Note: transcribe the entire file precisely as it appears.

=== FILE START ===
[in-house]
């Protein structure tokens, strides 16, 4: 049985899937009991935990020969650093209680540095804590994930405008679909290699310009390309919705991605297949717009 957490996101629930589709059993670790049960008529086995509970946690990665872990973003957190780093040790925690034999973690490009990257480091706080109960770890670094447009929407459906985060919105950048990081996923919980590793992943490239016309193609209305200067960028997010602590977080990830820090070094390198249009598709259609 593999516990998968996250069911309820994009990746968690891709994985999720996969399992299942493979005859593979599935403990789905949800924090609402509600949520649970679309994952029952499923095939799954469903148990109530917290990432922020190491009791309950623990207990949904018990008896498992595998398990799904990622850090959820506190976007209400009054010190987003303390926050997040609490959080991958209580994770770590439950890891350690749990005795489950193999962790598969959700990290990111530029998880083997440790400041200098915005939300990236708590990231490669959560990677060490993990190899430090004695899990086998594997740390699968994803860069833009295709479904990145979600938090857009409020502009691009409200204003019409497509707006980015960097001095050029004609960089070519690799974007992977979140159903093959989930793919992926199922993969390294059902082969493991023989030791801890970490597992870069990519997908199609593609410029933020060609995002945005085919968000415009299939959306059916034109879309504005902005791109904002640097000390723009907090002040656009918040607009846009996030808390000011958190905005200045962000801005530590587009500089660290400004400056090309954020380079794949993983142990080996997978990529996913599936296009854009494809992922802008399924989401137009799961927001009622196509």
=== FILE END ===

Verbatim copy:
[in-house]
């Protein structure tokens, strides 16, 4: 049985899937009991935990020969650093209680540095804590994930405008679909290699310009390309919705991605297949717009 957490996101629930589709059993670790049960008529086995509970946690990665872990973003957190780093040790925690034999973690490009990257480091706080109960770890670094447009929407459906985060919105950048990081996923919980590793992943490239016309193609209305200067960028997010602590977080990830820090070094390198249009598709259609 593999516990998968996250069911309820994009990746968690891709994985999720996969399992299942493979005859593979599935403990789905949800924090609402509600949520649970679309994952029952499923095939799954469903148990109530917290990432922020190491009791309950623990207990949904018990008896498992595998398990799904990622850090959820506190976007209400009054010190987003303390926050997040609490959080991958209580994770770590439950890891350690749990005795489950193999962790598969959700990290990111530029998880083997440790400041200098915005939300990236708590990231490669959560990677060490993990190899430090004695899990086998594997740390699968994803860069833009295709479904990145979600938090857009409020502009691009409200204003019409497509707006980015960097001095050029004609960089070519690799974007992977979140159903093959989930793919992926199922993969390294059902082969493991023989030791801890970490597992870069990519997908199609593609410029933020060609995002945005085919968000415009299939959306059916034109879309504005902005791109904002640097000390723009907090002040656009918040607009846009996030808390000011958190905005200045962000801005530590587009500089660290400004400056090309954020380079794949993983142990080996997978990529996913599936296009854009494809992922802008399924989401137009799961927001009622196509």